Vol. 19, No. 3; June 2012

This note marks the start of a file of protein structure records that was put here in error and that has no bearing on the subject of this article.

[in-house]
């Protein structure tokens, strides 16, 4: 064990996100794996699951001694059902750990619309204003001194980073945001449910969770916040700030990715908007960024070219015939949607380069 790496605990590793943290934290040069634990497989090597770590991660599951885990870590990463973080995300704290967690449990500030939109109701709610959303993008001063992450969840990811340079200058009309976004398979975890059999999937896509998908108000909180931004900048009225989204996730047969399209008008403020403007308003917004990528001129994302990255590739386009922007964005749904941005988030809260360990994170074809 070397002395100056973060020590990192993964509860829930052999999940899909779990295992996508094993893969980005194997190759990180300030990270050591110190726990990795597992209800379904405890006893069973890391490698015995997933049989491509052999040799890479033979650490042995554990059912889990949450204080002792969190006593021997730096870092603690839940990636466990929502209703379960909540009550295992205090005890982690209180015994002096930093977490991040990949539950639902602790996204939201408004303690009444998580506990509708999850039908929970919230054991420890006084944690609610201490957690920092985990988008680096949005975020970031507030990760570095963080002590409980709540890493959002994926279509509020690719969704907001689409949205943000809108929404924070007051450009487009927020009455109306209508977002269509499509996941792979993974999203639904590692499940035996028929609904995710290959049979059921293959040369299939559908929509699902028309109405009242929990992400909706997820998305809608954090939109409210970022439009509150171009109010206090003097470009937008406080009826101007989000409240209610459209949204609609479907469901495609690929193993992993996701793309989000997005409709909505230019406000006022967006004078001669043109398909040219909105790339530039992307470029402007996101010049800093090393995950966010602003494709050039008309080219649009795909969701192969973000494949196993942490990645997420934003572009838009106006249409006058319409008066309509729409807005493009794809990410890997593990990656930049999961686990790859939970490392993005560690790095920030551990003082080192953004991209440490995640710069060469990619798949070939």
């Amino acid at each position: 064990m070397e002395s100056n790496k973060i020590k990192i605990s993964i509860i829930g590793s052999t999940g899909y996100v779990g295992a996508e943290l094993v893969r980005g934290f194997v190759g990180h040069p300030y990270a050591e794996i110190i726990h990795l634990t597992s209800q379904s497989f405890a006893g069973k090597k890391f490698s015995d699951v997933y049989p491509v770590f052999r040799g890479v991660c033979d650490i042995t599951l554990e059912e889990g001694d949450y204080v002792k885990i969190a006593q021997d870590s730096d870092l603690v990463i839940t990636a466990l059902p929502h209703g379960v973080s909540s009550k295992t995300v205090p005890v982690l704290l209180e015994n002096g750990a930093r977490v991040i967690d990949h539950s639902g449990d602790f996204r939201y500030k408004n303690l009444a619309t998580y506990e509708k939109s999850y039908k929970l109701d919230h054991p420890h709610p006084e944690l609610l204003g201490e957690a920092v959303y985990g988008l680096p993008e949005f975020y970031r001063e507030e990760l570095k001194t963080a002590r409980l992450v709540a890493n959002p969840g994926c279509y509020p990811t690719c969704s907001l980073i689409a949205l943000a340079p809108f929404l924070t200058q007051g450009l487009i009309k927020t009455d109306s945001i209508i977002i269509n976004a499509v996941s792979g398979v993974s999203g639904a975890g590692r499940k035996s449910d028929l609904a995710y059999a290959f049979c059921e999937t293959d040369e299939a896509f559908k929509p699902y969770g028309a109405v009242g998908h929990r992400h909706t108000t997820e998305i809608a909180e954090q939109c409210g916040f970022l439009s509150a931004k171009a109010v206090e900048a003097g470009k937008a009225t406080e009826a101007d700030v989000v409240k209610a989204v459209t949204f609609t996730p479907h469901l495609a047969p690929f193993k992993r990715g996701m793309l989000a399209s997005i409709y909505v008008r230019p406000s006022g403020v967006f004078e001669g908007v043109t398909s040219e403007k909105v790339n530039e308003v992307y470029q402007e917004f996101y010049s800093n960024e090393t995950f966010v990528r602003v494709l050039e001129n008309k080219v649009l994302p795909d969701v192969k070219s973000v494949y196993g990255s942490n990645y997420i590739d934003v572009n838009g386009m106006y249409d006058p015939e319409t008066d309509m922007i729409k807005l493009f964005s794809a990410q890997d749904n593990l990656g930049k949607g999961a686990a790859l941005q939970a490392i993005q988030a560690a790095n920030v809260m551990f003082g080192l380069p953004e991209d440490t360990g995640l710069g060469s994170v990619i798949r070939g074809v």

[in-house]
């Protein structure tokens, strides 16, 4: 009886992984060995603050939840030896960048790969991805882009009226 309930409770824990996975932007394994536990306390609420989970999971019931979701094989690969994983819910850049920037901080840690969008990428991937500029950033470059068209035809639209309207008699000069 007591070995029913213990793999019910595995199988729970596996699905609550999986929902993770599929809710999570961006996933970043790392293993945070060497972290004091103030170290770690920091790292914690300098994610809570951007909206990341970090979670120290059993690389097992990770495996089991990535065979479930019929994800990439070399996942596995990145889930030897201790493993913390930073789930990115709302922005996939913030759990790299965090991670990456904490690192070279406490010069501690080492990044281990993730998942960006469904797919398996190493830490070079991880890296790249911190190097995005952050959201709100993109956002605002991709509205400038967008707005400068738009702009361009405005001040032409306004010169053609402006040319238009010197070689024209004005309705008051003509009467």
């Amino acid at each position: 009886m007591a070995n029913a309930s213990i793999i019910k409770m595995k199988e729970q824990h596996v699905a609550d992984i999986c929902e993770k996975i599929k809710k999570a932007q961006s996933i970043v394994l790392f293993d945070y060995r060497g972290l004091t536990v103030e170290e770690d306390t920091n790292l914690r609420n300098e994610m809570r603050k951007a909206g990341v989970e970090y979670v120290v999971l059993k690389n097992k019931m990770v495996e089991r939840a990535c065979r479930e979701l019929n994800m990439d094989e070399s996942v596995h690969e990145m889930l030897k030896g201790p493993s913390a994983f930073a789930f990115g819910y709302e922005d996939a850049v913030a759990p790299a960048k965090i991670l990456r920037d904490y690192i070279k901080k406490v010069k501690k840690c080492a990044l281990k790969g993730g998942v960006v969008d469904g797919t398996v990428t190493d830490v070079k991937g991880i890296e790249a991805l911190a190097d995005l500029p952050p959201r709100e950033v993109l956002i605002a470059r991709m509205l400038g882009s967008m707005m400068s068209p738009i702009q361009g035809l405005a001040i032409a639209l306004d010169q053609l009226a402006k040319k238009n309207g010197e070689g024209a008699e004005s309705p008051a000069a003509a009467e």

calculated hot spot results are listed in Table 5. The elliptic panel in conjunction with 8 cooling ducts (arrangement C5 of Table 4) is the optimal cooling system configuration, exhibiting a hot spot temperature equal to 78.73 oC while the respective hot spot of the next most efficient configuration (circular panels with 8 ducts) is equal to 82.34 oC. Thus, a decrease of up to 4.38% of the hot spot temperature is achieved, which is more significant than the one presented in Figure 9 (the two most efficient cooling system configurations are the elliptic and circular panel geometry and the difference in the hot spot between them is less than 1 oC). Moreover, a decrease of 11.68% compared to the respective hot spot value of the classical (rectangular) panel geometry for arrangement C5, which corresponds to 89.14 oC according to Table 5, is observed. Figure 12 illustrates the variation of the hot spot temperature for the four panel geometries as a function of the number of HV-LV ducts (corresponding to cooling systems C5-C7 of Table 4). As in the case of the 160kVA transformer, the overall best cooling system performance corresponds to the elliptic panel shape, provided that the suitable panel and duct number is selected. Figure 13 illustrates the variation of insulation Relative Ageing Rate (RAR) for the four panel geometries as a function of the number of HV-LV ducts (corresponding to cooling systems C5-C7 of Table 4), according to equation (2). Table 4. Main parameters of the four cooling system arrangements examined for the 630 kVA transformer of Section 4.3. Number of Number of Number Cooling panels across Dp (mm) of HV-LV panels across System tank width tank length ducts Arrangement 8 34 15 60 C5 9 33 15 60 C6 10 33 16 60 C7 Table 5. Hot spot temperatures for the different panel geometries and the three cooling system arrangements examined for the 630 kVA transformer of Section 4.3. Calculated hot spot temperature (oC)